Albertine (song)

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"Albertine"
Single by Brooke Fraser
from the album Albertine
B-side "C.S. Lewis Song" (live)
"Faithful" (demo)
Released 9 July 2007
Format CD Single, digital download
Recorded Track Record, North Hollywood, CA. 2006
Genre Pop
Length 3:57
Label Sony BMG
Writer(s) Brooke Fraser
Producer(s) Marshall Altman
Brooke Fraser singles chronology
"Shadowfeet"
(2007)
"Albertine"
(2007)
"Something in the Water"
(2010)

"Albertine" is a song by singer-songwriter Brooke Fraser, and the third single from her second studio album, Albertine. It was largely inspired by a Rwandan orphan, by the name of Albertine, whom Fraser met while there in 2005.

"Albertine" did not appear on any record chart, but it won Fraser the annual APRA Silver Scroll.

Background and release[edit]

Fraser went to Rwanda on behalf of World Vision in 2005, the first of many trips. While there, she met a girl named Albertine, who had become orphaned by the genocide of 1994.[1] Fraser described Albertine as "tall and beautiful".[2][3] Her guide, Joel,[4] took her to a village school in Kabuga district, and showed her a girl whose life the guide had personally saved. On her return, she felt she was "in a position where I could share [a] message with other people [and as a musician] that could be a great way to contribute in and of itself".[5] "Albertine" tells the "tale of courage" of the two Rwandans in the 1990s.[4]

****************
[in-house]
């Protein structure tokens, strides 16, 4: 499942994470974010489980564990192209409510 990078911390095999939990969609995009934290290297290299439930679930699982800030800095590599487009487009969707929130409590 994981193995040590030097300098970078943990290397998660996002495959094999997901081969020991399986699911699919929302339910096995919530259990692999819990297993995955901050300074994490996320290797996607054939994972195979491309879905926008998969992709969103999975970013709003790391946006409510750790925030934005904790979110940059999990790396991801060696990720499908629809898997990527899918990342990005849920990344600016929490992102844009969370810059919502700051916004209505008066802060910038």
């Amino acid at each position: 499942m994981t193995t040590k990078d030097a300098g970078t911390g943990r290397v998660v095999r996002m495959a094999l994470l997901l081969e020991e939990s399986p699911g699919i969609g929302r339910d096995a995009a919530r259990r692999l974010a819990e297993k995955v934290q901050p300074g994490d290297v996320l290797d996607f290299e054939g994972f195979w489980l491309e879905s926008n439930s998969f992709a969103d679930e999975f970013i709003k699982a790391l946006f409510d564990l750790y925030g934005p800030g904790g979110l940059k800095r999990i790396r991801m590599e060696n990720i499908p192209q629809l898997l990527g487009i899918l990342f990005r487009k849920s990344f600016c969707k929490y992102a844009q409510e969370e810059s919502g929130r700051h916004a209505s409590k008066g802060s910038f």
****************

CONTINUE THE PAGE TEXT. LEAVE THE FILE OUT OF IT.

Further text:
"Albertine" was released by Sony BMG on 9 July 2007 as a digital EP,[6] as well as a CD single.

Musical and lyrical composition[edit]

The beginning of the chorus of the song, where Fraser describes her feelings of responsibility

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"Albertine" is a guitar-based pop ballad. Mike Schiller from PopMatters said that "its rhythmic, largely amelodic guitar work stands in sharp contrast to the lush, almost cloying melodic sensibilities of the rest of the album."[7]

The lyrics of "Albertine" describe Fraser's feelings while visiting Rwanda, and her responsibility to help the Rwandan people.[8] Chris Thomas from suite101.com described it as "a tale of one less fortunate than herself; one who needs the love, care and support of those who are more fortunate".[9] Another reviewer said that "On its surface, 'Albertine' is a song about a tall and beautiful girl who survived the Rwandan genocide. Really, though, it’s a song about a whole lot more. Really, it’s a song about faith, it’s a song about hope, it’s a song about love… and it’s a song about deeds.[3]

Reception[edit]

The Southern Cross selected "Albertine" as one of the standout songs from Fraser's album.[10]

"Albertine" did not appear on any official record chart, and was the first of Fraser's singles that did not chart on the New Zealand Singles Chart.[11] It did, however, win Fraser the 2007 APRA Silver Scroll, a peer-chosen award for songwriters.[4] Other contenders for the Silver Scroll in 2007 included "Maybe" by Opshop, "Light Surrounding You" by Evermore, Crazy? Yes! Dumb? No! by The Mint Chicks, and Fraser's "Deciphering Me", also released from Albertine.[12]